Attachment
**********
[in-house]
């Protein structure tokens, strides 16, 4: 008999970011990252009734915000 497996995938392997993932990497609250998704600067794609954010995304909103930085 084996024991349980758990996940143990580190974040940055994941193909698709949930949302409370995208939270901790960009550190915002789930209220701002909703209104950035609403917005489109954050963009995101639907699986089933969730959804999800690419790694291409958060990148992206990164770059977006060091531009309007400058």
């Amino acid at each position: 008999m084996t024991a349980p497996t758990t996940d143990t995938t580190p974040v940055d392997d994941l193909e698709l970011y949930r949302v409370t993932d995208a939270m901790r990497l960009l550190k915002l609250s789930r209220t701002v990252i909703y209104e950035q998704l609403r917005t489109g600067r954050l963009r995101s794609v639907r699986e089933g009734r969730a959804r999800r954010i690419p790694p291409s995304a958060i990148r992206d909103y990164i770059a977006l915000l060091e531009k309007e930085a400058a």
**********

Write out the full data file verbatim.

[in-house]
């Protein structure tokens, strides 16, 4: 008999970011990252009734915000 497996995938392997993932990497609250998704600067794609954010995304909103930085 084996024991349980758990996940143990580190974040940055994941193909698709949930949302409370995208939270901790960009550190915002789930209220701002909703209104950035609403917005489109954050963009995101639907699986089933969730959804999800690419790694291409958060990148992206990164770059977006060091531009309007400058």
């Amino acid at each position: 008999m084996t024991a349980p497996t758990t996940d143990t995938t580190p974040v940055d392997d994941l193909e698709l970011y949930r949302v409370t993932d995208a939270m901790r990497l960009l550190k915002l609250s789930r209220t701002v990252i909703y209104e950035q998704l609403r917005t489109g600067r954050l963009r995101s794609v639907r699986e089933g009734r969730a959804r999800r954010i690419p790694p291409s995304a958060i990148r992206d909103y990164i770059a977006l915000l060091e531009k309007e930085a400058a």